Pictures of me and my parents

27 03 2017

Nine cousins including me met for lunch as we occasionally do, and today Millie brought an album of old photos and sweet memories. Here she is with Eileen (center) and Eileen’s daughter Marty, at right. What are they looking at that is so interesting? Why, it’s me, little Rebekah, with my dad Arthur and my mom Fo-Tsin! That watermelon sure looks good.





Cover art

2 03 2017

A group of classmates packed and fulfilled the early orders for our reunion book today. It was my honor to design the 164-page volume. God designed the cover shot of a Kaaawa sunrise. I just happened to be lucky enough to capture it with my iPhone!

Punahou School Class of 1967 50th Reunion

Punahou School Class of 1967 50th Reunion





Reflections ’67: yay, team!

9 02 2017

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For the family record books: Women’s March, Jan. 21, 2017

22 01 2017
Women's March participants at the Hawaii State Capitol: Pete, Perrin, Rebekah, Ayla

Pete, Perrin, Rebekah and Ayla gather at the Hawaii State Capitol on a rainy morning for the Women’s March in Honolulu. (Photo by Valerie J. Lam)

Mom and Dad had to work, so Papa (DH) and Popo (I) brought Perrin and Ayla with them to the Women’s March for the history-making demonstration the day after the 45th President was inaugurated. The 5-year-old was engaged. Her older sister, who reads signage well, seemed to take it all in with a guarded attitude. We marched in solidarity with millions of others who marched on Washington, D.C., and around the world.

Excerpt from the Mission Statement of the Women’s March on O‘ahu: “In the spirit of democracy and honoring the champions of human rights, dignity, and justice who have come before us, we join in solidarity to show presence in numbers too great to ignore, to elevate and advance issues that are important to women, families, children, and communities.”

January 21 is my mother’s birthday. If she were living, she would have turned 100 yesterday!

Hawaii Capitol and the State seal and motto: Ua mau ke ola o ka ʻāina i ka pono. The life of the land is preserved in righteousness.

Hawaii Capitol and the State seal and motto: “Ua mau ke ea o ka ʻāina i ka pono.”  The life of the land is preserved in righteousness.

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Perrin, 5, put a rainbow on the flip side to match her dress.

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Our Aunty Pat and Aunty Karen, life-long activists, display their adult messages in bold type. Photo bomber flashes the shaka sign.

 





Art in the reading room

7 07 2016

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The main branch of the Hawaii State Library on 478 S. King Street at Punchbowl street, downtown Honolulu, is the venue for a showing of art by the Windward Artists Guild. The works of sixteen artists, including me, are represented here in the Reading Room through July 29. It’s a tight show; all of the pieces are pictured in these two photos. Juror Richard Duggan awarded Wendy Roberts the top prize for her triptych, pictured below.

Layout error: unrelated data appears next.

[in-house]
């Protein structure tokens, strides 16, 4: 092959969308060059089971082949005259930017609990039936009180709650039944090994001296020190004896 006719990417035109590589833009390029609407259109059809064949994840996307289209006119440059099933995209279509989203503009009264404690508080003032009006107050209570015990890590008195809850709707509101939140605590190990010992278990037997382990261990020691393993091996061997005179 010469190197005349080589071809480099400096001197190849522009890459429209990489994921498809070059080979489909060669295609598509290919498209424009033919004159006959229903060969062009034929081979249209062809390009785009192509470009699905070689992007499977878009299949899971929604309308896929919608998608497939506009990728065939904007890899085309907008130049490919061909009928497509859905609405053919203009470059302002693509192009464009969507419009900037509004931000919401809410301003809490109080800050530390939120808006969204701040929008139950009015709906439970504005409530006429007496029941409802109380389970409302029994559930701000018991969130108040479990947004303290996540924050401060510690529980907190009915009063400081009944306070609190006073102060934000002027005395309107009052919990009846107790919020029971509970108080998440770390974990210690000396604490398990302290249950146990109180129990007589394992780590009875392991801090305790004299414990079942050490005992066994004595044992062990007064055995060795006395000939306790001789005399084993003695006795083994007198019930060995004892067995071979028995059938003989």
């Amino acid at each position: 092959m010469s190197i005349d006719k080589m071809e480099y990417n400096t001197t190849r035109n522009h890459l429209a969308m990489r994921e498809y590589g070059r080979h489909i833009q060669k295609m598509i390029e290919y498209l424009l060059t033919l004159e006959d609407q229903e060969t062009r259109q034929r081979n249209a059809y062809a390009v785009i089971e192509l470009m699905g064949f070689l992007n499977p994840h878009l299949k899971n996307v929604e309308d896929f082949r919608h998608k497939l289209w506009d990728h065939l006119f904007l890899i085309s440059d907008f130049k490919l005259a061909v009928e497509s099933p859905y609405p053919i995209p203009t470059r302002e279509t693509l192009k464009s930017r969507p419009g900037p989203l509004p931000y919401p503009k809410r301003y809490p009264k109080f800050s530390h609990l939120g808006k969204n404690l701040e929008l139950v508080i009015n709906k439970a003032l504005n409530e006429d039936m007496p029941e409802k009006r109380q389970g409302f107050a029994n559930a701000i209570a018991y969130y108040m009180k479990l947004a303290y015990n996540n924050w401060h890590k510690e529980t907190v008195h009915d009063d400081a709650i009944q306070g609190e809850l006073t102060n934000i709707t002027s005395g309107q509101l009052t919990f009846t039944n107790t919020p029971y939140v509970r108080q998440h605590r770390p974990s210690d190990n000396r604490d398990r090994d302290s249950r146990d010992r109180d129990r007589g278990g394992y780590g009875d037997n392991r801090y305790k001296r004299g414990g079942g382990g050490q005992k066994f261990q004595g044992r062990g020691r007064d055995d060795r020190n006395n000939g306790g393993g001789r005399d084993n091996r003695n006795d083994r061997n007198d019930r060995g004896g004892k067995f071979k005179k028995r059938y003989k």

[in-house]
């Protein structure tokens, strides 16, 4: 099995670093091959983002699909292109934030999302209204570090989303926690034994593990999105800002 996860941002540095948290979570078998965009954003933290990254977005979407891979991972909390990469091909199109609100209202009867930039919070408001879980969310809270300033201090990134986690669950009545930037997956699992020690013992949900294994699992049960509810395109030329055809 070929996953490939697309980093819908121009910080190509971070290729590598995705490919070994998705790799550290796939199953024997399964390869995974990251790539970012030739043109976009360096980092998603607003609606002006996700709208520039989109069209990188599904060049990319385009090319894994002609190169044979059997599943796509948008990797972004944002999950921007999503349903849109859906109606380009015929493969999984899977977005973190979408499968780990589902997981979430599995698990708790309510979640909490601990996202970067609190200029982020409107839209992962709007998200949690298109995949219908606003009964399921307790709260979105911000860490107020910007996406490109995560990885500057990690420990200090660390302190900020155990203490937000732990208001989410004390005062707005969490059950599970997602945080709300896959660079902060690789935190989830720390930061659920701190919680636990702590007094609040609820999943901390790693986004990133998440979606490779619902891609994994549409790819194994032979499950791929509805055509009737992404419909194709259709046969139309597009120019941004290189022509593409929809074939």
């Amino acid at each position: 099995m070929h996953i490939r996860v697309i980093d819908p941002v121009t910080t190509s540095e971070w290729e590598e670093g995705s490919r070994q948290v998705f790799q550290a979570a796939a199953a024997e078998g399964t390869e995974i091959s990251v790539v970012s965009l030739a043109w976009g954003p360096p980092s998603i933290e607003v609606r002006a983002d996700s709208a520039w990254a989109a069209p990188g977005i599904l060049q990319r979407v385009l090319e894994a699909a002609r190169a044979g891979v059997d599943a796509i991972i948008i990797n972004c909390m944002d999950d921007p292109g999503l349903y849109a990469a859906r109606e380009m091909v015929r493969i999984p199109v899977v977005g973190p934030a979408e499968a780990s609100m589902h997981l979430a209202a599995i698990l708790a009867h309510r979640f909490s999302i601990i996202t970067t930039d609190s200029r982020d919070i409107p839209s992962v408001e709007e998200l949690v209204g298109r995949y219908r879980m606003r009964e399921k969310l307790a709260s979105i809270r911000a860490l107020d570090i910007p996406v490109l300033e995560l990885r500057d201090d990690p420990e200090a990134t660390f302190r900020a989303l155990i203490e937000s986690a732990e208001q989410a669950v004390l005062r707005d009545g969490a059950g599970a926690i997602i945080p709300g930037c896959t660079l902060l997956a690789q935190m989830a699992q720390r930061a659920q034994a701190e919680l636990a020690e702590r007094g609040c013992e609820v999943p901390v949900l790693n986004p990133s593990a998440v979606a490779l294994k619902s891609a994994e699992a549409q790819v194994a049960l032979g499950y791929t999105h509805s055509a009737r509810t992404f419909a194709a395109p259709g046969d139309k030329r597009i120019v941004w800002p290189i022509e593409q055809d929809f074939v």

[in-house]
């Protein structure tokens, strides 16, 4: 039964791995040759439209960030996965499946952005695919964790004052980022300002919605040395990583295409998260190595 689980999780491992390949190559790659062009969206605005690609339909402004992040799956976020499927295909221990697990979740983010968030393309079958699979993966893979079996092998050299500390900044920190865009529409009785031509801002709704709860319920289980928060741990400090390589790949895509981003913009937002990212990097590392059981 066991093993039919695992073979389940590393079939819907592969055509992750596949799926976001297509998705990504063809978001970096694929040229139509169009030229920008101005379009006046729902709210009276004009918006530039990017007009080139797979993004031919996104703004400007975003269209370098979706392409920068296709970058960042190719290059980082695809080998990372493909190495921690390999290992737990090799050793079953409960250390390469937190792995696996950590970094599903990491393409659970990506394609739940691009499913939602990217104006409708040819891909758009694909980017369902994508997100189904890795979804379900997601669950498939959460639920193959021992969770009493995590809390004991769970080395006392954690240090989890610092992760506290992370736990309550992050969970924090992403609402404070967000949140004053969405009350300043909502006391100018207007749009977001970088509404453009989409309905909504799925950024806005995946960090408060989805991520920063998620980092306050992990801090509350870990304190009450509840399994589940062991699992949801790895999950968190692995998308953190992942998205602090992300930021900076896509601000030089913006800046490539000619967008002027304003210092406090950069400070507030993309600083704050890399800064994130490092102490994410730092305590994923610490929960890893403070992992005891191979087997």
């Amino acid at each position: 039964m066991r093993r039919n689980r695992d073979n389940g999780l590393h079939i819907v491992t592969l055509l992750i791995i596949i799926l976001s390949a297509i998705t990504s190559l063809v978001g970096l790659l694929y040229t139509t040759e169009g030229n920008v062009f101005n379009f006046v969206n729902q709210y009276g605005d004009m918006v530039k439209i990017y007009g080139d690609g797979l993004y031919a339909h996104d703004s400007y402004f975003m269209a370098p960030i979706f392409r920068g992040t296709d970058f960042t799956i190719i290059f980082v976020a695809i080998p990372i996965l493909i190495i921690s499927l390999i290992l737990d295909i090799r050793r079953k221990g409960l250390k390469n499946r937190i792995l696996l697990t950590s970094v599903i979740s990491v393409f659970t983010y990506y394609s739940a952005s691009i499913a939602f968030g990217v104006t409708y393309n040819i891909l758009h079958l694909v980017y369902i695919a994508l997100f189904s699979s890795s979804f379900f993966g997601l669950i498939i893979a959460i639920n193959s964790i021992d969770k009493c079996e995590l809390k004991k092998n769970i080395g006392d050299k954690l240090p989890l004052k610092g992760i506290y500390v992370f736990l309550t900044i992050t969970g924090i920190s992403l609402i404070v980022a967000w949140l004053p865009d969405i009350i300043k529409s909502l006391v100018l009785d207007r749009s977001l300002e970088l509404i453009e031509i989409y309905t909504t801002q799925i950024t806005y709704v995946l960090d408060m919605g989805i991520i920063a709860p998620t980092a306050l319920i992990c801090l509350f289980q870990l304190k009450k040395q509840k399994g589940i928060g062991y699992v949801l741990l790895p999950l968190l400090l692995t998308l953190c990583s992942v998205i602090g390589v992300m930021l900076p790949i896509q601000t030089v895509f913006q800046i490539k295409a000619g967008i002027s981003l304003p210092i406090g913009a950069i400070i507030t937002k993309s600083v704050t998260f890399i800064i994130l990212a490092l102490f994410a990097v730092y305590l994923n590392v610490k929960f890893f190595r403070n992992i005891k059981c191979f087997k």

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My father brought me to this library nearly every weekend. It was a 45-minute car ride from Wahiawa in those days when I was a child. A library rat, he loved the periodical room and non-fiction. I explored the juvenile section and, when I was older, the stacks. I pored over the scripts of musical shows and was fascinated by the collection of music scores. I found the Hawaii and Pacific collection, and that became my favorite. All of that is still there, although the card catalog drawers have given way to computers, and the green-painted Adirondack chairs in the central courtyard are long gone. Funny how my art has brought me back to the enjoyment of reading ink-on-paper books.





The kiss

14 02 2016

❤ I will always love you. Happy Valentine’s Day. ❤ This is “Il Bacio” from Rome, Italy. ❤ ~ Rebekah

Il Bacio, the kiss, a modern bronze sculpture by Fanor Hernandez in the courtyard of Museo Nazionale Romano, September 25, 2013

Il Bacio, the kiss, a modern bronze sculpture by Fanor Hernandez in the courtyard of Museo Nazionale Romano, September 25, 2013.

Rebekah Luke photo

 





Shadows on the carriageway

21 12 2015

For a memoir of Oahu and Waikiki, this image of Leahi (Diamond Head) and the carriageway in Kapiolani Park may be for you. It is available now for your consideration. The path, familiar to island residents like these Sunday painters, is lined with ironwood trees and extends from the Bandstand to the tennis courts. $250 with hardwood frame. $200 unframed. VISA and MasterCard accepted. For delivery information, please email rebekahluke@hawaii.rr.com.

"Shadows on the Carriageway" 20" x 10" giclée on canvas

“Shadows on the Carriageway” 20″ x 10″ giclée reproduction on canvas of an original oil painted in 2013 by Rebekah Luke








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